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Volunteer Trainers Teach CPR To 2,000 In San Diego

— Firefighters and healthcare workers were on San Diego sidewalks today to teach people how to perform CPR. The goal was to teach the lifesaving skill to more than 2,000 people.

Scripps professional development specialist Abigail Alexander and nurse Joanne Benintende give local resident Fred Di Carlo a quick lesson in how to perform CPR outside Scripps Clinic in Rancho Bernardo.
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Above: Scripps professional development specialist Abigail Alexander and nurse Joanne Benintende give local resident Fred Di Carlo a quick lesson in how to perform CPR outside Scripps Clinic in Rancho Bernardo.

Outside Scripps Clinic in Rancho Bernardo, development specialist Abigail Alexander showed a man how to perform CPR on a mannequin.

"And you can just put your hands in the center of the chest, okay, and then you want to press at least two inches," Alexander explained.

This was one of 48 sites in the county where trainers offered to teach anyone who was interested. Alexander said 20 people had stepped forward for CPR training in the first couple of hours.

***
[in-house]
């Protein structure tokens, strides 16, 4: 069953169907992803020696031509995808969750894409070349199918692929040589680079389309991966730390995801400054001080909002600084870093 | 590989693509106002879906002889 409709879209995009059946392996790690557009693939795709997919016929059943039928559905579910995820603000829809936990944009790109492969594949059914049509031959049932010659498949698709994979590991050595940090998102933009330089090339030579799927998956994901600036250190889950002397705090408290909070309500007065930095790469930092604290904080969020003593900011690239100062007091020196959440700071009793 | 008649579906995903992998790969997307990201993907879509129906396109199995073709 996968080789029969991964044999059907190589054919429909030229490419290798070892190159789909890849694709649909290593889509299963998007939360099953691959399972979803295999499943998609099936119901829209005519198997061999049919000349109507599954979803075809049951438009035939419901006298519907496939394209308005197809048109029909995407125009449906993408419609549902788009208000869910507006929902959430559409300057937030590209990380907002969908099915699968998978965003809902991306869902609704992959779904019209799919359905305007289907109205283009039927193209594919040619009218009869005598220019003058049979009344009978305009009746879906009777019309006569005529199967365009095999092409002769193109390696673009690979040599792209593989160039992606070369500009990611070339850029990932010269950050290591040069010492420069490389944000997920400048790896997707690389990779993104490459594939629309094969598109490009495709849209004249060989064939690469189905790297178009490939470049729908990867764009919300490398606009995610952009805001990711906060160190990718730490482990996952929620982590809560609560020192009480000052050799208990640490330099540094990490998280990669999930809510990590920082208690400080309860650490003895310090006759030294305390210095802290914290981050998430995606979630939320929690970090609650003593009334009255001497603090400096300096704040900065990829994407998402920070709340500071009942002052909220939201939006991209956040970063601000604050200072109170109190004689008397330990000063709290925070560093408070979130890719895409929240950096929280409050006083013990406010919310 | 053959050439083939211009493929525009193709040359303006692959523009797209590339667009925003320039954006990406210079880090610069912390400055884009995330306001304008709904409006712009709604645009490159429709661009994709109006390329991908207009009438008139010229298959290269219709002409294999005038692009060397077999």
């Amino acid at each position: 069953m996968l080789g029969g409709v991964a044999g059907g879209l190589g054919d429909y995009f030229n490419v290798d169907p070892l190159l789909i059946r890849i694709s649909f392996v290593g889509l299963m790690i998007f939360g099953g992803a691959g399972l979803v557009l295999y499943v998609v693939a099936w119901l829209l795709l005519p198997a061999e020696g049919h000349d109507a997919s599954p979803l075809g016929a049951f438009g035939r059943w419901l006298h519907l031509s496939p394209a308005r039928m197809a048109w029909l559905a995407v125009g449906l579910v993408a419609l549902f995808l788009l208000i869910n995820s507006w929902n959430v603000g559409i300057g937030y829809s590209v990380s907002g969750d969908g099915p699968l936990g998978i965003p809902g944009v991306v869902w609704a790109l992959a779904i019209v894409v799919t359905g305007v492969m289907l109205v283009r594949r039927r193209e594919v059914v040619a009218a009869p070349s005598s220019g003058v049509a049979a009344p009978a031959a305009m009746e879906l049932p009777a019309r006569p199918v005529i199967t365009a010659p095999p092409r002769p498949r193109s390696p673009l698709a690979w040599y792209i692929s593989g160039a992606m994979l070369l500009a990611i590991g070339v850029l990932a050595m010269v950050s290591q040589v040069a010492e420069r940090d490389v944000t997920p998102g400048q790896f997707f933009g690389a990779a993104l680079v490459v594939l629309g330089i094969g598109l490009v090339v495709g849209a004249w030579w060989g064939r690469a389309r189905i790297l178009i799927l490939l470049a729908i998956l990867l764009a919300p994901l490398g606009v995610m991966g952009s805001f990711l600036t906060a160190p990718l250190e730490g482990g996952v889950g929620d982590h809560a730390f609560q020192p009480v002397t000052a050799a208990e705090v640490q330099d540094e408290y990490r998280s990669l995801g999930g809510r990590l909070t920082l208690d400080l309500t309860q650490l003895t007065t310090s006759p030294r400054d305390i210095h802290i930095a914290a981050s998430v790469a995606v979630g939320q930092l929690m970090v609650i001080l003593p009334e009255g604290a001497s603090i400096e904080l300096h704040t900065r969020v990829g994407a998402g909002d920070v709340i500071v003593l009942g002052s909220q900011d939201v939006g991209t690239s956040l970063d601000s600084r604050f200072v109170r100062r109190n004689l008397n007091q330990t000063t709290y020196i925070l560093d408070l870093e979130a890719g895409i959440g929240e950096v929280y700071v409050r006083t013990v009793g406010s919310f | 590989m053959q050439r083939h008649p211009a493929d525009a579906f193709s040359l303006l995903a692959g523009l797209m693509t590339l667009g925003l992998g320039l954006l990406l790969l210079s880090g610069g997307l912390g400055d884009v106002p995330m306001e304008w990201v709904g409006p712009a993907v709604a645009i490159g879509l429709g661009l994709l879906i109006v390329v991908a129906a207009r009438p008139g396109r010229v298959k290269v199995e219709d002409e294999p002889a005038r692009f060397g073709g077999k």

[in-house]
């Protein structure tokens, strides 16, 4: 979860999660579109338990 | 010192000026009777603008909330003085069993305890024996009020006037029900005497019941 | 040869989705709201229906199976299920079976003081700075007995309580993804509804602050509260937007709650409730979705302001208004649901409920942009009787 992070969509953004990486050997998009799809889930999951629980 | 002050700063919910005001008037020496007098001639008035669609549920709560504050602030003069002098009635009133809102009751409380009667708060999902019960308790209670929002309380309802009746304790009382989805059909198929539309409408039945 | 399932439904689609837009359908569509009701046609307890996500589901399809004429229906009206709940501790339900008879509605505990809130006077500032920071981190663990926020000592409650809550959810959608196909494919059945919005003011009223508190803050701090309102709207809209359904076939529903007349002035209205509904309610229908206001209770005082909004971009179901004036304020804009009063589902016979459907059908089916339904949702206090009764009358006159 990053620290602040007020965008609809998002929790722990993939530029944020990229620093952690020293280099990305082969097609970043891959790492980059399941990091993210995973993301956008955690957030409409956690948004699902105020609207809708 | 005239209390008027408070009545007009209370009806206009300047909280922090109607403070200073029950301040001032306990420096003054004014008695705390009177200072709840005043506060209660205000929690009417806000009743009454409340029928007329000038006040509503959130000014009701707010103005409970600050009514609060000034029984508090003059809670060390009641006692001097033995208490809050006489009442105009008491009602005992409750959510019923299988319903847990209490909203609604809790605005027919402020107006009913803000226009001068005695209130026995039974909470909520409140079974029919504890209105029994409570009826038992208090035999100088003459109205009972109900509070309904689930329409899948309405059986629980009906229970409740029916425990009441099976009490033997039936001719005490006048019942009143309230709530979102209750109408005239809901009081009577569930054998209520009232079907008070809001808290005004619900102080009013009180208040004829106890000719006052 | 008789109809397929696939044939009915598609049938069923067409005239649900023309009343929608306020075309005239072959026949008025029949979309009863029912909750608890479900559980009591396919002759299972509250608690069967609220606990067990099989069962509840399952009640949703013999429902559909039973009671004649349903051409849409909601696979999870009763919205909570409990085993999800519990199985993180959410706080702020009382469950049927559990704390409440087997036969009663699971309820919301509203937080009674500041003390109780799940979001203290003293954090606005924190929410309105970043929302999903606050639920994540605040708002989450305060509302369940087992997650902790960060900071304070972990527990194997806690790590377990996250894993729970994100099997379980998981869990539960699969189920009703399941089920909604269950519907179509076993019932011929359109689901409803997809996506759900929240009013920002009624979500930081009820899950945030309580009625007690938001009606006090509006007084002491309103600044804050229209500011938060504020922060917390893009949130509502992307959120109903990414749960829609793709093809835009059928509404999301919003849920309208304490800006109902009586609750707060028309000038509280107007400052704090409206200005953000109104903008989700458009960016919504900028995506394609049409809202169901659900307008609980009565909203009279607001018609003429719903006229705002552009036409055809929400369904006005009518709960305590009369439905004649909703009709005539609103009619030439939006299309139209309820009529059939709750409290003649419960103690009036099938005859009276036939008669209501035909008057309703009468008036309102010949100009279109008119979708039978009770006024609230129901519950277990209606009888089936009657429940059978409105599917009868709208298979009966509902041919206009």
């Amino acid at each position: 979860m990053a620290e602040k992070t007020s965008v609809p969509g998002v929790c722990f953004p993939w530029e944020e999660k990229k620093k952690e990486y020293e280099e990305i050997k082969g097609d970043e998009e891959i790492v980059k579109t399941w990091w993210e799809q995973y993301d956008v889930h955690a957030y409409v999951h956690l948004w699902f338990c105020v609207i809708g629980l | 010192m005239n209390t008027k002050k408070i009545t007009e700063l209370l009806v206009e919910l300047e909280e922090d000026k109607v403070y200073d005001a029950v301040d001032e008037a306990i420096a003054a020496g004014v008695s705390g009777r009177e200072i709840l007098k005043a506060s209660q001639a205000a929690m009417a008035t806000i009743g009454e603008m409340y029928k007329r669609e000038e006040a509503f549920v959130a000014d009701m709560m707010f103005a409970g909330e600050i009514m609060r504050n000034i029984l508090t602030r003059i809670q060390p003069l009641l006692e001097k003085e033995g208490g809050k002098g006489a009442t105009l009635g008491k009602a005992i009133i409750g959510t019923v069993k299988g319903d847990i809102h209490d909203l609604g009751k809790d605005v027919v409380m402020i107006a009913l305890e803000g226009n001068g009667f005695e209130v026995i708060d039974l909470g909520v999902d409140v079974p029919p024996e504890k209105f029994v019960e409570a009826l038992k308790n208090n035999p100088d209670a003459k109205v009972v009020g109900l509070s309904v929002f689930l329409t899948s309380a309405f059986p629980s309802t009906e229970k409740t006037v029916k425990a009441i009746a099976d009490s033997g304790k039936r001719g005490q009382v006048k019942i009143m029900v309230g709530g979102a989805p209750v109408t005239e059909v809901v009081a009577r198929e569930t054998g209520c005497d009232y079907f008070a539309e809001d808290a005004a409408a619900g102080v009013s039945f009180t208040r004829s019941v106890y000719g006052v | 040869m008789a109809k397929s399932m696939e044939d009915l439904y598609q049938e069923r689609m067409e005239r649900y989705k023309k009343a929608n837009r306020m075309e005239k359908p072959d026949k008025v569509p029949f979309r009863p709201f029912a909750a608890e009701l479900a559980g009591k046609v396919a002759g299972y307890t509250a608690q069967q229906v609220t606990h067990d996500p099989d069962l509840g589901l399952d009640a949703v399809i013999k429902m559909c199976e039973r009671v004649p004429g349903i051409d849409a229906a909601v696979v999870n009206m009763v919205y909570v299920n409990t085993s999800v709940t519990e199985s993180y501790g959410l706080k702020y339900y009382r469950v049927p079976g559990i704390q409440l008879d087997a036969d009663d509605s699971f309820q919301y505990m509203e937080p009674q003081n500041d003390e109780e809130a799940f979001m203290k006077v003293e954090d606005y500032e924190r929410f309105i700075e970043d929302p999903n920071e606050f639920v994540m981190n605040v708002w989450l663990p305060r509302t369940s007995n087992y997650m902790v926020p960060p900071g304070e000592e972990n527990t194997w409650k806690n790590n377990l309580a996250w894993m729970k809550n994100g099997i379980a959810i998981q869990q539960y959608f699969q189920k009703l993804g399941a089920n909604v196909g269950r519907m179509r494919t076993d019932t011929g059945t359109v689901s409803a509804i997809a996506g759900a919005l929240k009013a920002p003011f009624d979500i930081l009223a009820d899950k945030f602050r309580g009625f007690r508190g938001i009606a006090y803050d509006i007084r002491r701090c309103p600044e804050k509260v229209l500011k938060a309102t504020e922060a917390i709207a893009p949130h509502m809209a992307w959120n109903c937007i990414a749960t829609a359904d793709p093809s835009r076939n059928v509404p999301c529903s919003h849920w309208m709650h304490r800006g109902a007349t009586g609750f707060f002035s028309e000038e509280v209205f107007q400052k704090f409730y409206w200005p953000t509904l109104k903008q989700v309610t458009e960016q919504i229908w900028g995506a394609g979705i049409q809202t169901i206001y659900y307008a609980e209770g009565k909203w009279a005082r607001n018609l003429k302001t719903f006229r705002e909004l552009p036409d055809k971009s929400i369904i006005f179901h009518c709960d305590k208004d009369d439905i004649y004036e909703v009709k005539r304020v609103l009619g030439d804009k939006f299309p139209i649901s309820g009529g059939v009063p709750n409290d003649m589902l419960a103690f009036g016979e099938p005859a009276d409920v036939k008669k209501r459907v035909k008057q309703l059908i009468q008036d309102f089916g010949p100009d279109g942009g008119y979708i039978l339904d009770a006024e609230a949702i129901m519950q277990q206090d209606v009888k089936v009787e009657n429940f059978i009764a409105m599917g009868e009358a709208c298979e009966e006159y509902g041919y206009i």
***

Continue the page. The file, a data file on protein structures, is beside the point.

Alexander said it's easy to learn.

"To do just the hand-only method, which is for adult victims, to teach them, it takes about 30 seconds, 45 seconds, and you can learn how to save a life," she said.

Doctors say without CPR, the survival rate of a person who's suffered a heart attack in the field is almost zero. That's because the average ambulance response time in San Diego is just under eight minutes.

According to local health officials, more than 1,400 people suffered a cardiac arrest in San Diego between July 2009 and December 2011. Only 25 percent were still alive upon arrival at a hospital. Only 8 percent were eventually discharged.

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